Journal article

Evolving role of tumor antigens for future melanoma therapies

Miles C Andrews, Katherine Woods, Jonathan Cebon, Andreas Behren

Future Oncology | FUTURE MEDICINE LTD | Published : 2014

Abstract

Human tumor rejection antigens recognized by T lymphocytes were first defined in the early 1990s and the identification of shared tumor-restricted antigens sparked hopes for the development of a therapeutic vaccination to treat cancer, including melanoma. Despite decades of intense preclinical and clinical research, the success of anticancer vaccines based on these antigens has been limited. While melanoma is a highly immunogenic tumor, the ability to prime immunity with vaccines has not generally translated into objective disease regression. However, with the development of small molecules targeting oncogenic proteins, such as V600-mutated BRAF, and immune checkpoint inhibitors with demonst..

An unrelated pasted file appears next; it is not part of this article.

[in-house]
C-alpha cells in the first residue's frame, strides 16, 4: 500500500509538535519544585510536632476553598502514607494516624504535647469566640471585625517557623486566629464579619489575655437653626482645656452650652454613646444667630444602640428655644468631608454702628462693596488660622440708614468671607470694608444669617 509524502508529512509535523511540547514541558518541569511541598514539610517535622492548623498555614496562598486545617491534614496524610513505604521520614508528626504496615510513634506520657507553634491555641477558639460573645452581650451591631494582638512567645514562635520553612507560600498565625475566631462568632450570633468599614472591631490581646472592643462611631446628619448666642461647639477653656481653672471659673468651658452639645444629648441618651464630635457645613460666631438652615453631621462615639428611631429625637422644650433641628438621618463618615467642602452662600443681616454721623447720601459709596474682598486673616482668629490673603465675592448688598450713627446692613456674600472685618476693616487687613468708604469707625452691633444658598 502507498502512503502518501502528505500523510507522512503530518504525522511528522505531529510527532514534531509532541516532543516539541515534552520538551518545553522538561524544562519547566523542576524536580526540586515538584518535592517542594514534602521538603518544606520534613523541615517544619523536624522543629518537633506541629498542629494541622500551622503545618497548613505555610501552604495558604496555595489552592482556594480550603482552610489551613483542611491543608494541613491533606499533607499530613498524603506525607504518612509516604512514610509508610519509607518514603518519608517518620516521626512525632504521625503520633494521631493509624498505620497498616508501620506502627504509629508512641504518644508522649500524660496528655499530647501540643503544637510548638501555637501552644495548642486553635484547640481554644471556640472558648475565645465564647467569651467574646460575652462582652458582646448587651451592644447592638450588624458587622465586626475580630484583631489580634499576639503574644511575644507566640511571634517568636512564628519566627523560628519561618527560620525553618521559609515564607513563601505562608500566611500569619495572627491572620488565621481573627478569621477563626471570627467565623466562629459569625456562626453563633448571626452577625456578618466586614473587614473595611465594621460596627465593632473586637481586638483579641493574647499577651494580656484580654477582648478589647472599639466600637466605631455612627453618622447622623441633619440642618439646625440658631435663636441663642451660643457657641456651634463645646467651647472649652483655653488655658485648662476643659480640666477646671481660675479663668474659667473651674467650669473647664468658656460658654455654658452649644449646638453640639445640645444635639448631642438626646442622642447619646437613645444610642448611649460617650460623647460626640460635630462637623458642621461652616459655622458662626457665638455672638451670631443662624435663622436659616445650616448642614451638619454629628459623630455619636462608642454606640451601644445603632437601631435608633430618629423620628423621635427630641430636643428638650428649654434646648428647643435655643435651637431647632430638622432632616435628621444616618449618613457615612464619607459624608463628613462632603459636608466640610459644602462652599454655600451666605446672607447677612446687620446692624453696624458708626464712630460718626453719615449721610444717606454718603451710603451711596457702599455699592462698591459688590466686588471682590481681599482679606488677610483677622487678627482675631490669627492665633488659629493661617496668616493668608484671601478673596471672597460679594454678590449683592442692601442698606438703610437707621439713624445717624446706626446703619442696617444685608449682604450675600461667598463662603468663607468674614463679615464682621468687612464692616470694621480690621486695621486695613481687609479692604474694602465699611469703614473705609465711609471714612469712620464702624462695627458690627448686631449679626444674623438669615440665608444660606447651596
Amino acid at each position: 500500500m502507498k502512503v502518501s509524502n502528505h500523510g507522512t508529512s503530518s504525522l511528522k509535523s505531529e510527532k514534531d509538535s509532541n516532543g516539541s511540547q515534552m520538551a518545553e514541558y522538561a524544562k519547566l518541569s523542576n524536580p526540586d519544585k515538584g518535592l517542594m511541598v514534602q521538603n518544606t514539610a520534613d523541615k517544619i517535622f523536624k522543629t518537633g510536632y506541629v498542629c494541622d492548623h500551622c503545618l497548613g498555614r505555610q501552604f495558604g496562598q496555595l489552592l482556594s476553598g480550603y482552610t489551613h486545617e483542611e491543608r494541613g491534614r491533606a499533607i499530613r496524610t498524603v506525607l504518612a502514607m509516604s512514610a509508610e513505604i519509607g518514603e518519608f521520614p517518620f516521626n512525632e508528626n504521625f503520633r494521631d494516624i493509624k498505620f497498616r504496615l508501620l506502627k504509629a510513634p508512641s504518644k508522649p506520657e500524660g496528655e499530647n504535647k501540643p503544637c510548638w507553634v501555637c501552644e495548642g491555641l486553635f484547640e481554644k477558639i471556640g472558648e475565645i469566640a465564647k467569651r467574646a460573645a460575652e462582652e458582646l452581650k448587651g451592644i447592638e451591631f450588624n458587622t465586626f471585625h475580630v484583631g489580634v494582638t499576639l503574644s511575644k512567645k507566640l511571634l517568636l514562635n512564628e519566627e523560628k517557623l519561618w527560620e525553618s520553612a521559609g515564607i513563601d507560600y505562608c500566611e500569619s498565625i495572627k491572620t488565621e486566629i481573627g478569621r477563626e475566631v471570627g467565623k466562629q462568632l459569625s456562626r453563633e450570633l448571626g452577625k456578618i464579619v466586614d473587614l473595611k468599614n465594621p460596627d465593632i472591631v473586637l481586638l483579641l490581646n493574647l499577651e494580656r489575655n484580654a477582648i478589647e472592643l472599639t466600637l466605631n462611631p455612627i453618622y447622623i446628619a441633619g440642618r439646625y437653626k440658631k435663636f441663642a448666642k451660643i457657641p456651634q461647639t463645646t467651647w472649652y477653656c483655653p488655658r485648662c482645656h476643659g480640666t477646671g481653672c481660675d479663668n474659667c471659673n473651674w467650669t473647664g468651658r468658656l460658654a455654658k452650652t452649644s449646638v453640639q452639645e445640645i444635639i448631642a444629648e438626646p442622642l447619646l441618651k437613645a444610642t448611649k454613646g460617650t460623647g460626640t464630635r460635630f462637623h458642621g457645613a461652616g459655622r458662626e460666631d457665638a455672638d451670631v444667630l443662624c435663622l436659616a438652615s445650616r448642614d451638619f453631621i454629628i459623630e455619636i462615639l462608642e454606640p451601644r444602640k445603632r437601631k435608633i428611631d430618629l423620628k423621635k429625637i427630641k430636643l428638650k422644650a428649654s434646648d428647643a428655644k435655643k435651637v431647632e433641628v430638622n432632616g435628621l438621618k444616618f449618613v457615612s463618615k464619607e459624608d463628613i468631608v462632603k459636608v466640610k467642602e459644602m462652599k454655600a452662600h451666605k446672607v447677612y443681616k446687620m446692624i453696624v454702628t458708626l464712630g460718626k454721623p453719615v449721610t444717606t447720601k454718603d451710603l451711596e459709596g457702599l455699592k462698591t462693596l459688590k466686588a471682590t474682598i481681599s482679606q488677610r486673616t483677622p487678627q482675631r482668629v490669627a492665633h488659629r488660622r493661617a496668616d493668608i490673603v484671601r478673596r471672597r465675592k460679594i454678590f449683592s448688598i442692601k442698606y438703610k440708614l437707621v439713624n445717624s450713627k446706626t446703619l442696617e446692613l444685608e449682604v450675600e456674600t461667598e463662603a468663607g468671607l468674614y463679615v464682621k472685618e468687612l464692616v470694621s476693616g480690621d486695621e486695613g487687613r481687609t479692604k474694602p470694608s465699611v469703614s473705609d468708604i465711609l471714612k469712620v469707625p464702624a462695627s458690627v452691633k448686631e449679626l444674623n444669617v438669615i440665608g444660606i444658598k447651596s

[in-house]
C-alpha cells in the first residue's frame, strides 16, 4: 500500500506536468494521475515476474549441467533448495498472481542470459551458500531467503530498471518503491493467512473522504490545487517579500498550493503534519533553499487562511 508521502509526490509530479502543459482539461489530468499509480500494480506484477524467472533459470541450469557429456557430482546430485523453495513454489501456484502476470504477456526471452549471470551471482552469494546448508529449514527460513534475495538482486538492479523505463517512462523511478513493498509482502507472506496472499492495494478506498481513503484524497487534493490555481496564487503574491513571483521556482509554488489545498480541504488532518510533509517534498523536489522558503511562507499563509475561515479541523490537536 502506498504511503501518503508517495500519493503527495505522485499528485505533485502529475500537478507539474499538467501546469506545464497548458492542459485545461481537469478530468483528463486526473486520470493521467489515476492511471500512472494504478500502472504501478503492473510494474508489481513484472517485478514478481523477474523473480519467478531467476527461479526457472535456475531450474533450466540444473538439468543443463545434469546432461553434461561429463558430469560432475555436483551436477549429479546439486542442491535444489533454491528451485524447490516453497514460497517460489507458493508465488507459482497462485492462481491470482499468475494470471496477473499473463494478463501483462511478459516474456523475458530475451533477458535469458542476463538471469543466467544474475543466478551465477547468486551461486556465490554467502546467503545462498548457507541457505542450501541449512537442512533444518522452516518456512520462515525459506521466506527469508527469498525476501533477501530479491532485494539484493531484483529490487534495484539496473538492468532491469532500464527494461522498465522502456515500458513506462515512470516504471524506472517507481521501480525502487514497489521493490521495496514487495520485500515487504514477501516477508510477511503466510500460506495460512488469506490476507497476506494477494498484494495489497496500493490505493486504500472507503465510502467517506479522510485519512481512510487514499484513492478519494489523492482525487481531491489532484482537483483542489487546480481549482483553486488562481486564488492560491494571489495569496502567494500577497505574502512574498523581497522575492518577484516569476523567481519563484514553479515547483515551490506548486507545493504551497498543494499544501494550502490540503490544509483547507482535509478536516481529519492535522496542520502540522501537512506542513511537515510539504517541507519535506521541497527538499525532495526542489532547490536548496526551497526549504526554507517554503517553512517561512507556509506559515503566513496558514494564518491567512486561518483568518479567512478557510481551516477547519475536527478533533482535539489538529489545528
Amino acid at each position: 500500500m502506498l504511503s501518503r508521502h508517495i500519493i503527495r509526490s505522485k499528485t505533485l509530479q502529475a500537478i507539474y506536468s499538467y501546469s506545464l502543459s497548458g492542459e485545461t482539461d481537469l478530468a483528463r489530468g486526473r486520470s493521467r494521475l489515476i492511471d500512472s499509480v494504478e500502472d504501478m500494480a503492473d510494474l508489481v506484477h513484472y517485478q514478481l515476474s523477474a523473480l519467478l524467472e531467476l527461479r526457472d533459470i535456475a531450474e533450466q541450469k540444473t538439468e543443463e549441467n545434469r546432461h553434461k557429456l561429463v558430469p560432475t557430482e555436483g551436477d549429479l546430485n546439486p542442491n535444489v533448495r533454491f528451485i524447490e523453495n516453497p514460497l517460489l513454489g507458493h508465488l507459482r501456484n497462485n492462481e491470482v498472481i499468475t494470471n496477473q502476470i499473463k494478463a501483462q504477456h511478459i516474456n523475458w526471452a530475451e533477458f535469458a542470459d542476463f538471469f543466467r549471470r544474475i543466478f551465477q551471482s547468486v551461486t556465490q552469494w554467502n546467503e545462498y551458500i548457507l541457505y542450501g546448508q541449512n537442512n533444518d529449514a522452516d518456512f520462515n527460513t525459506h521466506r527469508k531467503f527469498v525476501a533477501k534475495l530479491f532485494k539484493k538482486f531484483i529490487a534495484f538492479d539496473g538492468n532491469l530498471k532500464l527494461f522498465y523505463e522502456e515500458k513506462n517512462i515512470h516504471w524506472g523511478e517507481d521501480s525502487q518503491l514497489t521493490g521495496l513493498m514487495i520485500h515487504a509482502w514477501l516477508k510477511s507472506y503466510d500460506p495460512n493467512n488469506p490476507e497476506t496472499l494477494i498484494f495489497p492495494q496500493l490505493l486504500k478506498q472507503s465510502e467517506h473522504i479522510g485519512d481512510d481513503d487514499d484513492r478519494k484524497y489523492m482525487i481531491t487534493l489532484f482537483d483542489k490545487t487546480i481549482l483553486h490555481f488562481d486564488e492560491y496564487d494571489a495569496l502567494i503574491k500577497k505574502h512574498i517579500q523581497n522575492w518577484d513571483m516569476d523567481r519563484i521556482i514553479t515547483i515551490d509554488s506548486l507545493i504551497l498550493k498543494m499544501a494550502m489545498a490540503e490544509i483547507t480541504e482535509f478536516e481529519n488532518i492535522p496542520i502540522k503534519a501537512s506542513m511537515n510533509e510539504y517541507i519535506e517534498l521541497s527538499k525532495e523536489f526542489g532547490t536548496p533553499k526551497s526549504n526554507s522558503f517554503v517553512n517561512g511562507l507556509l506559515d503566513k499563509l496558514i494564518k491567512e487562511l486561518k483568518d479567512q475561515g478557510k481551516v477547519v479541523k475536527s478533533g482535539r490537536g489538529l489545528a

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University of Melbourne Researchers

Grants

Awarded by Australian National Health and Medical Research Council (NHMRC) Medical and Dental Postgraduate Research Scholarship


Funding Acknowledgements

The Cancer Immunobiology Laboratory and Jonathan Cebon are supported in part by grants from the Melanoma Research Agency (MRA) and the National Health and Medical Research Council (NHMRC). Andreas Behren is supported by a Cure Cancer Australia Foundation Postdoctoral Fellowhip. Miles C Andrews is supported by an Australian National Health and Medical Research Council (NHMRC) Medical and Dental Postgraduate Research Scholarship (#1055456). The authors have no other relevant affiliations or financial involvement with any organization or entity with a financial interest in or financial conflict with the subject matter or materials discussed in the manuscript apart from those disclosed.